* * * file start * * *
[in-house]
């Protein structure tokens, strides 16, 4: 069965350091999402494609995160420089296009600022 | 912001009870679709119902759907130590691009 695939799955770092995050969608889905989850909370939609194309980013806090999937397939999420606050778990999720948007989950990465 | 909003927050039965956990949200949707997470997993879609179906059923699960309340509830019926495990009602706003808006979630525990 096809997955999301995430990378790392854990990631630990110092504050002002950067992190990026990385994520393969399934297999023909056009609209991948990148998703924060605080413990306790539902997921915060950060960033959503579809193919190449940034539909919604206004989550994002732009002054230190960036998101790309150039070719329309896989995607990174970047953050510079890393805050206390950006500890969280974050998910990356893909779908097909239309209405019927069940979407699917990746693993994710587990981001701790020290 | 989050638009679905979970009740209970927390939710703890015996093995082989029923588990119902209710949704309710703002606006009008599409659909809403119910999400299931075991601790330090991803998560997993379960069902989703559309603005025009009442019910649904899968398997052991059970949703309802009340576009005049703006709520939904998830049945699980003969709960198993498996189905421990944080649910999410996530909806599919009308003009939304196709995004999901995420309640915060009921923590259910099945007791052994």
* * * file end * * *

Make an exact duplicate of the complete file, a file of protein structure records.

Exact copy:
[in-house]
């Protein structure tokens, strides 16, 4: 069965350091999402494609995160420089296009600022 | 912001009870679709119902759907130590691009 695939799955770092995050969608889905989850909370939609194309980013806090999937397939999420606050778990999720948007989950990465 | 909003927050039965956990949200949707997470997993879609179906059923699960309340509830019926495990009602706003808006979630525990 096809997955999301995430990378790392854990990631630990110092504050002002950067992190990026990385994520393969399934297999023909056009609209991948990148998703924060605080413990306790539902997921915060950060960033959503579809193919190449940034539909919604206004989550994002732009002054230190960036998101790309150039070719329309896989995607990174970047953050510079890393805050206390950006500890969280974050998910990356893909779908097909239309209405019927069940979407699917990746693993994710587990981001701790020290 | 989050638009679905979970009740209970927390939710703890015996093995082989029923588990119902209710949704309710703002606006009008599409659909809403119910999400299931075991601790330090991803998560997993379960069902989703559309603005025009009442019910649904899968398997052991059970949703309802009340576009005049703006709520939904998830049945699980003969709960198993498996189905421990944080649910999410996530909806599919009308003009939304196709995004999901995420309640915060009921923590259910099945007791052994």